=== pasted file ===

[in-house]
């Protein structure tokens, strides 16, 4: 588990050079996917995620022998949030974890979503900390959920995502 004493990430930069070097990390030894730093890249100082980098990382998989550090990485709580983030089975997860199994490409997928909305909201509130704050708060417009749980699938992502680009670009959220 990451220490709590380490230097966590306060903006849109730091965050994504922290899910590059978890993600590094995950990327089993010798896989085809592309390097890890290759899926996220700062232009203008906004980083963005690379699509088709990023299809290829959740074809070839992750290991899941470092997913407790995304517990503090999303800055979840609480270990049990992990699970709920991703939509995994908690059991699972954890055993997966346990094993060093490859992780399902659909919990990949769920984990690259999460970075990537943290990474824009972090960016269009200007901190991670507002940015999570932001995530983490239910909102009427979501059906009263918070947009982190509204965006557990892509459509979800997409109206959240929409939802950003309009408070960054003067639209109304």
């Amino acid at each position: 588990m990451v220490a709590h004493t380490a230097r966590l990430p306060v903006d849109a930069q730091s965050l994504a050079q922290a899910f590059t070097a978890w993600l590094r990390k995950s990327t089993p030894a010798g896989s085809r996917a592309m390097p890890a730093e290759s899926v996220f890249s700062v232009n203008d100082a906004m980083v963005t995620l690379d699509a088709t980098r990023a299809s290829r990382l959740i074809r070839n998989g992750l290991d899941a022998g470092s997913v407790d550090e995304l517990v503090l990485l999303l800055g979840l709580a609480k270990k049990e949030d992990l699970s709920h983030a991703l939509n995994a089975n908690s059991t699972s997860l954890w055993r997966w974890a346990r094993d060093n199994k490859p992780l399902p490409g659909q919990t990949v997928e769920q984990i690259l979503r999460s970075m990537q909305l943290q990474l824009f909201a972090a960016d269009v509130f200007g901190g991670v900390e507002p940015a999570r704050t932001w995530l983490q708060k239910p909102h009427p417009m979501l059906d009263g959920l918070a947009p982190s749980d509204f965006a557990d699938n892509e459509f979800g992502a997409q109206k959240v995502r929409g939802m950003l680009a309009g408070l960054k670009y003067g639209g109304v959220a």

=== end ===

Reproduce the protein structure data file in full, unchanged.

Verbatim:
[in-house]
């Protein structure tokens, strides 16, 4: 588990050079996917995620022998949030974890979503900390959920995502 004493990430930069070097990390030894730093890249100082980098990382998989550090990485709580983030089975997860199994490409997928909305909201509130704050708060417009749980699938992502680009670009959220 990451220490709590380490230097966590306060903006849109730091965050994504922290899910590059978890993600590094995950990327089993010798896989085809592309390097890890290759899926996220700062232009203008906004980083963005690379699509088709990023299809290829959740074809070839992750290991899941470092997913407790995304517990503090999303800055979840609480270990049990992990699970709920991703939509995994908690059991699972954890055993997966346990094993060093490859992780399902659909919990990949769920984990690259999460970075990537943290990474824009972090960016269009200007901190991670507002940015999570932001995530983490239910909102009427979501059906009263918070947009982190509204965006557990892509459509979800997409109206959240929409939802950003309009408070960054003067639209109304």
């Amino acid at each position: 588990m990451v220490a709590h004493t380490a230097r966590l990430p306060v903006d849109a930069q730091s965050l994504a050079q922290a899910f590059t070097a978890w993600l590094r990390k995950s990327t089993p030894a010798g896989s085809r996917a592309m390097p890890a730093e290759s899926v996220f890249s700062v232009n203008d100082a906004m980083v963005t995620l690379d699509a088709t980098r990023a299809s290829r990382l959740i074809r070839n998989g992750l290991d899941a022998g470092s997913v407790d550090e995304l517990v503090l990485l999303l800055g979840l709580a609480k270990k049990e949030d992990l699970s709920h983030a991703l939509n995994a089975n908690s059991t699972s997860l954890w055993r997966w974890a346990r094993d060093n199994k490859p992780l399902p490409g659909q919990t990949v997928e769920q984990i690259l979503r999460s970075m990537q909305l943290q990474l824009f909201a972090a960016d269009v509130f200007g901190g991670v900390e507002p940015a999570r704050t932001w995530l983490q708060k239910p909102h009427p417009m979501l059906d009263g959920l918070a947009p982190s749980d509204f965006a557990d699938n892509e459509f979800g992502a997409q109206k959240v995502r929409g939802m950003l680009a309009g408070l960054k670009y003067g639209g109304v959220a």